Mastering Mentoring 7 How Are We Doing

A Mentoring relationship is intended to be satisfying and mutually advantageous to both parties, so both people feel they are doing something highly useful. 

I think it is a good idea to check in on how things are going occasionally, but not so often it becomes a burden.

How Are We Doing

Plan to initiate a discussion of how the relationship is progressing. Have both parties describe what is going well and also any things that are getting in the way.  Be as candid as possible in these discussions, because this is how you can manage the relationship for optimal benefit in both directions.

Don’t settle for someone saying “things are going fine,” and leave it at that.  Ask more probing questions like:

  • What do you want to work on?
  • Where do you need support?
  • Do you have the resources you need?

Feel free to make up your own questions based on the unique relationship you have with the other person. Just come to an agreement that this is an informal process you can use to maximize the benefit.

Working this reflection into your routine will help keep the relationship fresh and growing for both people, but there is a precaution to address.


The key point to remember is to not let the process itself become a burden or a barrier to trust.  When the discussions of how we are doing become the main event, then you have gone too far.  I suggest if you are meeting in person or remotely, on a weekly basis, the frequency for this self-evaluation should be about every 2-3 months, but you get to choose the right frequency for you.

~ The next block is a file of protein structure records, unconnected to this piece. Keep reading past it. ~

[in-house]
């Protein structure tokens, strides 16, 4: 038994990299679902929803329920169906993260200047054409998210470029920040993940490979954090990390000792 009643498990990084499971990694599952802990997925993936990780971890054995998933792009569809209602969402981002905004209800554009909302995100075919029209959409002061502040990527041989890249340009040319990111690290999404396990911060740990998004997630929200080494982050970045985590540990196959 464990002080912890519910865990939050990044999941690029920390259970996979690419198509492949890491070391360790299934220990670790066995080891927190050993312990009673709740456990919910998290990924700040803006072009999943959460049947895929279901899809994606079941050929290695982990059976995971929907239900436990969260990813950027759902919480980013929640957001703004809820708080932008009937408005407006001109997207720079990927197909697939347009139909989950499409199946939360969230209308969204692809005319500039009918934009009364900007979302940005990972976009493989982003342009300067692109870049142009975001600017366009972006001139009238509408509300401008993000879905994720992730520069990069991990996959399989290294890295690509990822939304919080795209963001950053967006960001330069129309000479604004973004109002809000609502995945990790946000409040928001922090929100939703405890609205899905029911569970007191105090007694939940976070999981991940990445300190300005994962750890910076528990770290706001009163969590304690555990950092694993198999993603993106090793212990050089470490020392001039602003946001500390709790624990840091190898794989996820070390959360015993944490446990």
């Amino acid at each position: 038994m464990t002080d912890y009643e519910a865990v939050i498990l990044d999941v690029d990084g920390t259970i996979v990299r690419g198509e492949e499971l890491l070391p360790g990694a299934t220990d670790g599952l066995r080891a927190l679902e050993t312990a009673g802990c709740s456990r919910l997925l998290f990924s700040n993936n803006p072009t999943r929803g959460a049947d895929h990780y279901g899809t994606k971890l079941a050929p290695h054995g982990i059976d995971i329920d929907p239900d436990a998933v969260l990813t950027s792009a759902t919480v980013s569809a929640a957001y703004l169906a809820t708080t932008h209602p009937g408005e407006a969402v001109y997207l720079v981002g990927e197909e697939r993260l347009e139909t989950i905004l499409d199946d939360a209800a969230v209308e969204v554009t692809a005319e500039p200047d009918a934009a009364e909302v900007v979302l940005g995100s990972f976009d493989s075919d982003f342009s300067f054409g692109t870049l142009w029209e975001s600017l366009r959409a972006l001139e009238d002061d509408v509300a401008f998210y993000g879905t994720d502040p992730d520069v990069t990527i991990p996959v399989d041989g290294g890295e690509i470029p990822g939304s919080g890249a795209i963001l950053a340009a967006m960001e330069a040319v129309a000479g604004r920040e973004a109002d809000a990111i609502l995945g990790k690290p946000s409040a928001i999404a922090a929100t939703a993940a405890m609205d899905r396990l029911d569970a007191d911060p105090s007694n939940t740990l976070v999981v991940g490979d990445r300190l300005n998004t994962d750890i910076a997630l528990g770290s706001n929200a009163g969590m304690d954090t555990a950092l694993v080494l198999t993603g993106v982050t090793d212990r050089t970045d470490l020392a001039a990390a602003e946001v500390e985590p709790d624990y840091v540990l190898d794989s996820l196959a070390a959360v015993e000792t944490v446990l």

These relationships are multi-leveled. They involve specific skills, styles, insights, emotional intelligence, leadership, team building, personal development, and a host of specific topics depending on the people involved.

Each person should understand that it is safe to speak up if something isn’t working.

Keeping any mentor relationship fresh and useful for both parties requires some introspection. The trick is to find the right pattern and timing for these evaluations. It is a matter of personal preference and style. 

Bob Whipple, MBA, CPTD, is a consultant, trainer, speaker, and author in the areas of leadership and trust.  He is the author of: The Trust Factor: Advanced Leadership for Professionals, Understanding E-Body Language: Building Trust Online, Leading with Trust is Like Sailing Downwind, and Trust in Transition: Navigating Organizational Change.  Bob has many years as a senior executive with a Fortune 500 Company and with non-profit organizations. 

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